Sir, - I refer to Fintan O'Toole's Second Opinion, entitled "Learning to dance for ourselves" February 4th).

Sir, - I refer to Fintan O'Toole's Second Opinion, entitled "Learning to dance for ourselves" February 4th).

Opening excitedly with a laudatory comment on CoisCeim Dance Theatre's recent and highly successful full length dance work Hit & Run, at Project the Mint, the article rapidly plummets into a rather disjointed treatise on the reasons for this company's continued success. He cites "pleasure" as being what "dance is supposed to be about ... but for us it has long been tinged with despair". Surely, however, even social dance and dance as ritual can be "about" the full range of human emotions and feelings.

In his attempt to compare, contrast and categorise he draws on such luminous examples as Dancing at Lughnasa, Riverdance and The Ballroom of Romance, without making any reference to other recently acclaimed dance works by contemporary Irish artists. Where are, for example, Mary Nunan's Territorial Claims, Paul Johnson's Beautiful Tomorrow, Adrienne Brown's The Well, John Scott's Macalla. He finally concludes that - given that the boundaries between opera, dance and drama seem to be dissolving - CoisCeim Dance Theatre's work probably settles most comfortably into "a kind of physical drama".

CoisCeim Dance Theatre is a dance company. All the performers are dancers, and the artistic director/choreographer, David Bolger, is a trained dancer. Bolger's style is theatrical but the content is expressively and expressly dance.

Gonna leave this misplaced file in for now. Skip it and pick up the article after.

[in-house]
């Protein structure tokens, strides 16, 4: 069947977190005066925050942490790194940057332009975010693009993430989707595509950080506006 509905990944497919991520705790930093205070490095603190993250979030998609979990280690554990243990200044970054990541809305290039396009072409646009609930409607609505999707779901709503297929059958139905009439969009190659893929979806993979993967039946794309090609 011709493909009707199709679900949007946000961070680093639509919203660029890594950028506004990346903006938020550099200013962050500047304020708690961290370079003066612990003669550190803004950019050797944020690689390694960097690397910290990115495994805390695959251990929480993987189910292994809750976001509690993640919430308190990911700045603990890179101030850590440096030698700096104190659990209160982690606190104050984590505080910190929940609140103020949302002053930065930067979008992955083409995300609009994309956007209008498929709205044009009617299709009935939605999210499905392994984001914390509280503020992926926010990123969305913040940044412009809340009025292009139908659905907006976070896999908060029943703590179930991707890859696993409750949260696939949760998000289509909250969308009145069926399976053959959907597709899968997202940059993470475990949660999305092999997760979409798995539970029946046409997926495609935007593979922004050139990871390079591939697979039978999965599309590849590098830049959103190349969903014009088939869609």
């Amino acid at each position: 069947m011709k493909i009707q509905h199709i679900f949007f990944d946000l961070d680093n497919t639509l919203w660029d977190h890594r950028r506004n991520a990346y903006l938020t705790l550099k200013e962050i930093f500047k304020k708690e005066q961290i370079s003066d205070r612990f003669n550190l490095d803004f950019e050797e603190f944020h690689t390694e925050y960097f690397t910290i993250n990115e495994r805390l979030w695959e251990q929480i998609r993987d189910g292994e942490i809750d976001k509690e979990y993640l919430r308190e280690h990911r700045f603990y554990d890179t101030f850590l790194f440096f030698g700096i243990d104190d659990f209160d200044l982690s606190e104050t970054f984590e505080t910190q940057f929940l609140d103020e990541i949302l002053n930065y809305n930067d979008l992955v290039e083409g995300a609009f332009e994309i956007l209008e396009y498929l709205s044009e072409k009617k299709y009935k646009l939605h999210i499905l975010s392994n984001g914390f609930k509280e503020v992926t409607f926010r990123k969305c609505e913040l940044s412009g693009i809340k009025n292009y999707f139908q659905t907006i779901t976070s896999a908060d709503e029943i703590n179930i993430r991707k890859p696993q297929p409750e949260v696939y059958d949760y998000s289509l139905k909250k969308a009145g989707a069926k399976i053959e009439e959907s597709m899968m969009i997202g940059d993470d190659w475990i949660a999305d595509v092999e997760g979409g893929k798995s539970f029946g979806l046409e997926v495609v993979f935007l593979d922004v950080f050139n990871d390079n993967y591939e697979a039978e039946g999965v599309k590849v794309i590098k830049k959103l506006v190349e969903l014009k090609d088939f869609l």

By his own admission Fintan O'Toole professes ignorance of the subject - "I don't have the competence to analyse in any coherent way how CoisCeim's work relates to modern dance in general". Whilst I salute his honesty, this article should be no substitute for a cogent and well researched thesis on CoisCeim's performance, based primarily within the context of the art form (where it truly belongs) - dance. Dance theatre as an art form, be it theatrical, formalist, post-modernist, classical, neo-classical . . . deserves a more informed critical appraisal. In failing to draw comparisons from within contempory Irish dance theatre, he has failed to recognise and fully appreciate the growth, development and diversity of this art form during the Nineties. Ironically in so doing word by word, brick by brick the Ballroom of Romance has had an extension.

Yours, etc.

Dance Development Officer, Firkin Crane Centre, Shandon, Cork.